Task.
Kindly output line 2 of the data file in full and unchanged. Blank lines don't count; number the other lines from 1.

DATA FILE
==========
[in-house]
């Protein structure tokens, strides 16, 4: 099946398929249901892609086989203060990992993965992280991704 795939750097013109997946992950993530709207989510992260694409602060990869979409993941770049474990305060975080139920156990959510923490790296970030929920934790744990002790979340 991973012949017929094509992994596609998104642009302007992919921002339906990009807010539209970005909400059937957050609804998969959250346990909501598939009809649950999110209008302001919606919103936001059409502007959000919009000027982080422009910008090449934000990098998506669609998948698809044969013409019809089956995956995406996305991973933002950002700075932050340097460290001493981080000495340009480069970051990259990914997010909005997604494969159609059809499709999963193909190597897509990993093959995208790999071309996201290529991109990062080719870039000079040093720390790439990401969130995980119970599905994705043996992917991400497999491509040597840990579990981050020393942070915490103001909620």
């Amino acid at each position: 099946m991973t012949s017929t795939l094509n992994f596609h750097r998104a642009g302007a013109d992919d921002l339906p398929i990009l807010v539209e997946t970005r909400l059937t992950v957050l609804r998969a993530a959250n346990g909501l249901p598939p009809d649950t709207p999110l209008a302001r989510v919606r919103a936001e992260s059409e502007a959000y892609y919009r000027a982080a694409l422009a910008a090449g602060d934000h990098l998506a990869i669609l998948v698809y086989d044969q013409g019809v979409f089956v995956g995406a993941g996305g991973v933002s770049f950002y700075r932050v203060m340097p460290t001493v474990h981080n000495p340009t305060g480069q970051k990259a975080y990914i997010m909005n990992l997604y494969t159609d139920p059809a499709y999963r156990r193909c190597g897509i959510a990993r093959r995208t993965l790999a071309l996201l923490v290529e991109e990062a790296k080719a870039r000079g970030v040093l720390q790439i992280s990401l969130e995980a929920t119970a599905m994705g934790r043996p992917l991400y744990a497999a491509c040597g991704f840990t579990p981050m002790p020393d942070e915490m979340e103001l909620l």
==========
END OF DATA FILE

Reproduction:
């Protein structure tokens, strides 16, 4: 099946398929249901892609086989203060990992993965992280991704 795939750097013109997946992950993530709207989510992260694409602060990869979409993941770049474990305060975080139920156990959510923490790296970030929920934790744990002790979340 991973012949017929094509992994596609998104642009302007992919921002339906990009807010539209970005909400059937957050609804998969959250346990909501598939009809649950999110209008302001919606919103936001059409502007959000919009000027982080422009910008090449934000990098998506669609998948698809044969013409019809089956995956995406996305991973933002950002700075932050340097460290001493981080000495340009480069970051990259990914997010909005997604494969159609059809499709999963193909190597897509990993093959995208790999071309996201290529991109990062080719870039000079040093720390790439990401969130995980119970599905994705043996992917991400497999491509040597840990579990981050020393942070915490103001909620």